Gerald H. Read Center celebrates 30 years

Hannah Wagner

The Gerald H. Read Center for International and Intercultural Education will celebrate its 30-year anniversary throughout 2017 to acknowledge the center’s accomplishments and milestones.

Linda Robertson, director of the Center for International and Intercultural education, said the center has adapted to the changing needs of society since opening in 1987 and wants people to be aware of all its accomplished and hopefully grow the endowment.

“It gives us an important part of recognizing what the center does for the University,” Robertson said. “It’s part of our goal right now to become better known within the university structure, as well as the community at large.”

Graduate Assistant Shakhnoza Yakubova said she has been with the Gerald. H. Read Center for three years and feels it’s helped her gain experience she believes she could not get anywhere else.

“I think it’s a unique place where I get to work with a very diverse population, including students, faculty and the community,” Yakubova said. “When you are able to work with people of different cultural backgrounds it helps you to grow professionally and personally.”

Robertson said the center has a lot to be proud of: becoming the first center to travel study in Cuba, hosting the International Leaders in Education Program for 11 years and serving as the first in the world to incorporate an International Baccalaureate program in an early childhood program.

The first event, Change Is In Our Hands, features visiting scholars from the Philippines and Mexico to talk about how telephones and social media are changing their societies. This event will be open to students, staff and faculty will take place on Thursday, Feb 2. from 12:00 p.m. to 1:00 p.m. in room 200 at White Hall.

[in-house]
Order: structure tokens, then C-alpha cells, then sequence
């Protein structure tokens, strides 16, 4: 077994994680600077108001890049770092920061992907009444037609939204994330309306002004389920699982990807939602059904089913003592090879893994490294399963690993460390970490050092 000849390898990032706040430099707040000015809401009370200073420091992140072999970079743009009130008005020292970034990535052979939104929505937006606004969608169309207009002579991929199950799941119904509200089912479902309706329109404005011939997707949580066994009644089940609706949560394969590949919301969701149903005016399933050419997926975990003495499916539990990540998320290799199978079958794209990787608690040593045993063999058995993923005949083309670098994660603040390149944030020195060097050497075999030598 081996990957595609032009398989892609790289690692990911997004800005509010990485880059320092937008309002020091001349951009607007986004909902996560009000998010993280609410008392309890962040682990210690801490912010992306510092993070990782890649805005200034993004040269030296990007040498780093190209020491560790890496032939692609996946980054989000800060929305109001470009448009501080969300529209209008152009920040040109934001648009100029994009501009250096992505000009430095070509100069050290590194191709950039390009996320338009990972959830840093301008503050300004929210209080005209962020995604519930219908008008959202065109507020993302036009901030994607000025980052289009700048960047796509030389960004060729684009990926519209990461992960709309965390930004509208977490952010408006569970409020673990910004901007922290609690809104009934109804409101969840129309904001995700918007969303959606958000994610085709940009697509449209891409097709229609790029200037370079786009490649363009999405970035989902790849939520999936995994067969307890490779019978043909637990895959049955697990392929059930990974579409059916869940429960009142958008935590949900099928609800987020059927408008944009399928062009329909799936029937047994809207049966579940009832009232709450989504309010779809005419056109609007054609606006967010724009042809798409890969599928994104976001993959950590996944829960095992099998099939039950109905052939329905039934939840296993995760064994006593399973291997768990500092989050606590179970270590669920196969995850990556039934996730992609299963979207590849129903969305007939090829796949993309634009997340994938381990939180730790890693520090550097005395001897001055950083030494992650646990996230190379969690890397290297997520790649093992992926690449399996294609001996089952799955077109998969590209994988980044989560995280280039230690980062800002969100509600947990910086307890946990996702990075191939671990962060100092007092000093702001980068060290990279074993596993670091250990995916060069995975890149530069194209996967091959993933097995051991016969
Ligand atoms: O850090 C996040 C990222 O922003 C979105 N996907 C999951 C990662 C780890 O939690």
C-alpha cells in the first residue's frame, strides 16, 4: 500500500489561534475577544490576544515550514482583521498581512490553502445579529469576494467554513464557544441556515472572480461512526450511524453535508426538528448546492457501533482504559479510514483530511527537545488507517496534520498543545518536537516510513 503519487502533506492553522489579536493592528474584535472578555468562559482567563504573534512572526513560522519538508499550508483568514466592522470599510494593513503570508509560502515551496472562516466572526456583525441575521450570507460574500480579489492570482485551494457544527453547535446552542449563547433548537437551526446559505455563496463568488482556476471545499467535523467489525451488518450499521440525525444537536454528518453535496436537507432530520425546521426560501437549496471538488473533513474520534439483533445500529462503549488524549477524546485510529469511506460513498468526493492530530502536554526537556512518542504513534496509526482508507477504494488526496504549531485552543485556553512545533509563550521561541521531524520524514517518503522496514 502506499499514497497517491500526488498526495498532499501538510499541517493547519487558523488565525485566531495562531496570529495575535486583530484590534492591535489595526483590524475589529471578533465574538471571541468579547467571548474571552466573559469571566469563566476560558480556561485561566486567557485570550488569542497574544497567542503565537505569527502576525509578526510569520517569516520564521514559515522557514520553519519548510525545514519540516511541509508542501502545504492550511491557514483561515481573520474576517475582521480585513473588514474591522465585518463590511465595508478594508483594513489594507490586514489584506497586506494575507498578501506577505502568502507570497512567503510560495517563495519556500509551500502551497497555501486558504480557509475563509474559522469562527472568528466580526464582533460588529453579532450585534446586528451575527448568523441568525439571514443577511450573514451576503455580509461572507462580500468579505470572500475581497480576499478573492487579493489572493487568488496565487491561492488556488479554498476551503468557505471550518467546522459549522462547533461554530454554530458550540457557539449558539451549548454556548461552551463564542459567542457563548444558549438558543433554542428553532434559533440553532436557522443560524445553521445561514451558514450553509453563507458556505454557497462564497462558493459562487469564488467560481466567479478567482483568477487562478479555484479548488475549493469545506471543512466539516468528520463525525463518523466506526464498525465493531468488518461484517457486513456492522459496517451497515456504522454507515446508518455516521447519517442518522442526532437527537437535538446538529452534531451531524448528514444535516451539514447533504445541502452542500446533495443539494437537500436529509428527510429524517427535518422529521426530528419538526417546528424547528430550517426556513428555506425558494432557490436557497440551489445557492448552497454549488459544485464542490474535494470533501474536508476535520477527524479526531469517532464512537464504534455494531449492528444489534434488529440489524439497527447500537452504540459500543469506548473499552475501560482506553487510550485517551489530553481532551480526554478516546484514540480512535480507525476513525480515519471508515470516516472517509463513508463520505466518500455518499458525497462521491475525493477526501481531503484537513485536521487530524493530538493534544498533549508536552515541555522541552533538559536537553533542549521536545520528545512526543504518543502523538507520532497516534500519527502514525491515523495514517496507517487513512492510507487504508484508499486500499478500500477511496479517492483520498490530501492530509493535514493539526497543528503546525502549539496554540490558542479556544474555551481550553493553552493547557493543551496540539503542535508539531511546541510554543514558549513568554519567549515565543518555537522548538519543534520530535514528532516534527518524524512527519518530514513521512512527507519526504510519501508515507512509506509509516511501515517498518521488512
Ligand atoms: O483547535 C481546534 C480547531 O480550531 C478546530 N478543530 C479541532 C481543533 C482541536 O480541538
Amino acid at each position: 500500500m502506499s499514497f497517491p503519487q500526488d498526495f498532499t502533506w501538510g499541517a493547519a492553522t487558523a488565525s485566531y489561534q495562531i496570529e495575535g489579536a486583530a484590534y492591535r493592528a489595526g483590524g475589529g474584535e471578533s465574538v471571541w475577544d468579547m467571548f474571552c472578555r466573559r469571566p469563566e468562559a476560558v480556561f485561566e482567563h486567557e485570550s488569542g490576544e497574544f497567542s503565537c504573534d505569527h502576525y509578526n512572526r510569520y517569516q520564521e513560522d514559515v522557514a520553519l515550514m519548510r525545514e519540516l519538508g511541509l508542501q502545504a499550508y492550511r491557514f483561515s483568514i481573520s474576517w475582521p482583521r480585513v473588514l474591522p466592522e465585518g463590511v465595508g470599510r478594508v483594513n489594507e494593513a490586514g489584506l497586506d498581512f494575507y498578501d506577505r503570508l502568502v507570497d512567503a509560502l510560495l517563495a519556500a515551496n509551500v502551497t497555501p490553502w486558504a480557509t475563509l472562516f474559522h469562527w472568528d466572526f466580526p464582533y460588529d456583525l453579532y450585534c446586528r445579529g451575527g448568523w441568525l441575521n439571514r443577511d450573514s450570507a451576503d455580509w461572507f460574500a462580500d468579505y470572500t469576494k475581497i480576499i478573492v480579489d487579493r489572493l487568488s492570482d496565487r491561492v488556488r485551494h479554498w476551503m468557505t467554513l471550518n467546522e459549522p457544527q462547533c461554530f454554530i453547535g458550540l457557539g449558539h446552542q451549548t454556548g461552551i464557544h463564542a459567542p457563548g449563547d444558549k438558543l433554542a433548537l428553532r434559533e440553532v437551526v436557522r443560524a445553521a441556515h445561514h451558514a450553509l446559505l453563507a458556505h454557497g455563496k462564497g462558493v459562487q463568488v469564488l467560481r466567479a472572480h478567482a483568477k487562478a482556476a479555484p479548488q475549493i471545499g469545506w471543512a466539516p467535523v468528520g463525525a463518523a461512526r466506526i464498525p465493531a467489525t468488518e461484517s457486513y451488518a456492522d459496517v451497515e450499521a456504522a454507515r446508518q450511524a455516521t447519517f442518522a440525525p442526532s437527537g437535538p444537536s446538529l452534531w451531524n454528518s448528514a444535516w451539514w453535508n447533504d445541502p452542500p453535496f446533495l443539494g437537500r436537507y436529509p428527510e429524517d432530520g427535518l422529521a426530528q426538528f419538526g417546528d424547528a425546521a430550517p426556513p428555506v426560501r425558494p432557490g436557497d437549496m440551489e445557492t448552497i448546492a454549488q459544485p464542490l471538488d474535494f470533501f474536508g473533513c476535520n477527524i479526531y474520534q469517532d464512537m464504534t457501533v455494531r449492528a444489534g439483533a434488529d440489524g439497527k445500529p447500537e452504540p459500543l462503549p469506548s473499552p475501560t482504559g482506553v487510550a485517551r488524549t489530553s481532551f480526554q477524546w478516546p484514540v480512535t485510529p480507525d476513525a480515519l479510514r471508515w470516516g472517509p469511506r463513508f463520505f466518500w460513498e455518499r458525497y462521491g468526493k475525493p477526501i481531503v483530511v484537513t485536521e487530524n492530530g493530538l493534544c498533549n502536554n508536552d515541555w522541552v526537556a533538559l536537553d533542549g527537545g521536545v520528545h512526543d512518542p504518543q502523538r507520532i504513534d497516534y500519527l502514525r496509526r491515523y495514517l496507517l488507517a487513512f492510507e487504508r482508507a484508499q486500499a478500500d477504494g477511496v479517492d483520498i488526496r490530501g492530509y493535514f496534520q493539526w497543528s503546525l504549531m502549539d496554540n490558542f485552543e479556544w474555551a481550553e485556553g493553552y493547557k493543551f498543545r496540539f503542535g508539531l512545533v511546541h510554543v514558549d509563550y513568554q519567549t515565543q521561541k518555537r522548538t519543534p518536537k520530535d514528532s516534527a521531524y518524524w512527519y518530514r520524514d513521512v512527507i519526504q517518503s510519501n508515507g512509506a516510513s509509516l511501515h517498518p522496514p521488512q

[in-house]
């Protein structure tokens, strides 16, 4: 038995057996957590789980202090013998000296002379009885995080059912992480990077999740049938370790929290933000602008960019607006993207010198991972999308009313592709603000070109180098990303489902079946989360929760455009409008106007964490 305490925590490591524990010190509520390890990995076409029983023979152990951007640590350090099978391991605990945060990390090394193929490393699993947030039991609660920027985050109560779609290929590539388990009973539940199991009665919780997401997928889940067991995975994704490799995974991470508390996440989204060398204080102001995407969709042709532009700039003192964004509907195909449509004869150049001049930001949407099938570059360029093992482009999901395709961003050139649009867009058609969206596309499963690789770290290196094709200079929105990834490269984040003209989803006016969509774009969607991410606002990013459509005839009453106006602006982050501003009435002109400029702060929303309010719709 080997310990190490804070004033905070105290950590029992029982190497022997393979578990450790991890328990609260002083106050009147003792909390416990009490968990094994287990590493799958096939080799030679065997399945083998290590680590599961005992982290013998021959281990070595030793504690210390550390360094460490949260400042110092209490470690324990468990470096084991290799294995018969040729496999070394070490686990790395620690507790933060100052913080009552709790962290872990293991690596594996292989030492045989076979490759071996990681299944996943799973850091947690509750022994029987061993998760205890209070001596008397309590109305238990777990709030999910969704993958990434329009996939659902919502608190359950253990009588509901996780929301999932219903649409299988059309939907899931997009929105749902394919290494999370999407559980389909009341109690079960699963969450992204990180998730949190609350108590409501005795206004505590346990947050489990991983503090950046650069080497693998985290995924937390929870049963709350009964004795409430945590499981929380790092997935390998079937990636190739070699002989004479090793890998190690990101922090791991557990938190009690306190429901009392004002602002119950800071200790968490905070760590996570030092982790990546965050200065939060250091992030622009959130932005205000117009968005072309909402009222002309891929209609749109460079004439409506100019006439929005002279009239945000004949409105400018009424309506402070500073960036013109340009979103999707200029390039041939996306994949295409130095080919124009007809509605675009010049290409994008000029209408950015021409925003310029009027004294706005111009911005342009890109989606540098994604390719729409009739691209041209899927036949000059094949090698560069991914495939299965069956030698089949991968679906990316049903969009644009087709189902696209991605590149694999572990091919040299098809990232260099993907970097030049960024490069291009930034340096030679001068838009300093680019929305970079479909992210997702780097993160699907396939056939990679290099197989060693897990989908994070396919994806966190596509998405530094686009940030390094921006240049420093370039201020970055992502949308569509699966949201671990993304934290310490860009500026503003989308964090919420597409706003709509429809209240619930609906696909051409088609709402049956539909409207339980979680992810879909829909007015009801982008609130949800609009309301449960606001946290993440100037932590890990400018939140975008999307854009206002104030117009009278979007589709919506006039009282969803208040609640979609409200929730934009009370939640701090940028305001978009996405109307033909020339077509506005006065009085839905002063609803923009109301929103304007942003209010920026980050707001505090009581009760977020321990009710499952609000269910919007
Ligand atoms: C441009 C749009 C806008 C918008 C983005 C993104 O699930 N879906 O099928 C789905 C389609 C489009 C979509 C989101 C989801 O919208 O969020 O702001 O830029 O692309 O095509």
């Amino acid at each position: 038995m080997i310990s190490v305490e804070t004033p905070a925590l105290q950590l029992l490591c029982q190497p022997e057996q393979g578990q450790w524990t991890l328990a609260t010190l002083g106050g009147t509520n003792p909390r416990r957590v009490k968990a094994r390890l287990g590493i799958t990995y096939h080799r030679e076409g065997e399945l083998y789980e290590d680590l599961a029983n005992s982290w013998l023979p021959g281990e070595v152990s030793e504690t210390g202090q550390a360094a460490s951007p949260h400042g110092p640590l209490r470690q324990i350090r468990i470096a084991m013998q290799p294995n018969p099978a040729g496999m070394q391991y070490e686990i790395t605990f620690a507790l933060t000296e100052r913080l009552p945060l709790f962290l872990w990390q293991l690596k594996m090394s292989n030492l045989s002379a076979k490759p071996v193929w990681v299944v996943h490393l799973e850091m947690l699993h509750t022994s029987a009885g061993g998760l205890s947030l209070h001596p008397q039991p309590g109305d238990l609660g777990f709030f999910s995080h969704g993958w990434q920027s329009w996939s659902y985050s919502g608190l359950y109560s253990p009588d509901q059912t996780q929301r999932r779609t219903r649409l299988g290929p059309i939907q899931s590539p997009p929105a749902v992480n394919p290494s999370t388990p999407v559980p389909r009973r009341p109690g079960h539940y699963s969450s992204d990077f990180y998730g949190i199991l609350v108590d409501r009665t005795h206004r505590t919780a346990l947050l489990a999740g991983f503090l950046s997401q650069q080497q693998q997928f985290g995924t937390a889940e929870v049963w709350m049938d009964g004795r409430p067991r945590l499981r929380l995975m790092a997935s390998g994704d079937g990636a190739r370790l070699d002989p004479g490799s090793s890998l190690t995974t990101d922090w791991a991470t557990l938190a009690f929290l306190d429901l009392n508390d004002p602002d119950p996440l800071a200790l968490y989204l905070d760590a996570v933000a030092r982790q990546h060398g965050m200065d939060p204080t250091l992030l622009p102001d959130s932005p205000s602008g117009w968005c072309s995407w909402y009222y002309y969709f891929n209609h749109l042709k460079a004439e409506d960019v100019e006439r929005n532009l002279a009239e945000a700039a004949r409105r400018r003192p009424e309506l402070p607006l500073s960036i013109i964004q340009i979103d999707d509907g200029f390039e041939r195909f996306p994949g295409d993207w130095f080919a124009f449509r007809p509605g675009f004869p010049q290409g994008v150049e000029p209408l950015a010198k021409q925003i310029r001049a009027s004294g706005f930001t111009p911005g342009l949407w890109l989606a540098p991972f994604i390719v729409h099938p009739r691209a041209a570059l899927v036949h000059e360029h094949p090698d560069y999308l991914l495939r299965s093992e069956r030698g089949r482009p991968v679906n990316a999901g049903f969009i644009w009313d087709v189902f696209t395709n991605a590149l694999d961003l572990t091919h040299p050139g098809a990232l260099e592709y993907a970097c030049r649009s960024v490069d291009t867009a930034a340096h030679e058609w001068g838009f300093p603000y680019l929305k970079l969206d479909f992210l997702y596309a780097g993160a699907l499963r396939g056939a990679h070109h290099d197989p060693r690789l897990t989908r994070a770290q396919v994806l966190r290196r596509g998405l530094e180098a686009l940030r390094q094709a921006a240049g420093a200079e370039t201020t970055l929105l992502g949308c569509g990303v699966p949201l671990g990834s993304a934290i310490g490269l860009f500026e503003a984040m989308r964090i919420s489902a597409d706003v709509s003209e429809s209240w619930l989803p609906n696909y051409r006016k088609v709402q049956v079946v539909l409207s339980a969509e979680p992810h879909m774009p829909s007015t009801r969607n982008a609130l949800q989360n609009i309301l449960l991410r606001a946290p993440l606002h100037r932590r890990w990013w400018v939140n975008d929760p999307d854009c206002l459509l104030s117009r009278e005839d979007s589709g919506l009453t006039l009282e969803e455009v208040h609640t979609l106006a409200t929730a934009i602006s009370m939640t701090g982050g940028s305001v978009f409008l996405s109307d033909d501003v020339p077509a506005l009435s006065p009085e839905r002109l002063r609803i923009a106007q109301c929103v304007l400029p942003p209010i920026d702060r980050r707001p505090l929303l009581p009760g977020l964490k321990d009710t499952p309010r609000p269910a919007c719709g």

The following event is centered around a public presentation by visiting Humphrey Fellows. This will take place on Friday, Feb. 3. from 11:30 a.m. to 1:00 p.m. in room 200 at White Hall. After this event, there will be a private dinner for the scholars, faculty advisory council and selected invitees.

“We do so much in this office like working with refugees, visiting scholars, study abroad or the local community,” Yakubova said. “I think this is a way of celebrating what we do and honoring the people we work with.”

Robertson said their most recent hallmark is the visiting scholars program.

“We think out visiting scholars program is exemplary and unique,” Robertson said. “It’s one of our new signature parts of the center.”

Robertson said the internationally-presented program is unique because of the high number of participants and sense of community within the group.

Mark Kretovics, interim dean of the College of Education, Health and Human Services said the accomplishments of the center stem from the history and founder, Gerald H. Read’s, initiatives.

Later on in the year, Robertson plans to hold another event on May 4 and 5 with the professional advisory board to talk about future plans with the center.

“We plan to invite experts and elected officials to that meeting to try to get a better understanding of where we are with world issues and how to go forward.” Robertson said.

The last celebration will be in the fall when the professional advisory board will meet in Cuba. This celebrates the legacy of Gerald H. Read looking at rural education in Cuba today while making it a study tour open to students.

Hannah Wagner is the education, health, and human services reporter. Contact her at [email protected].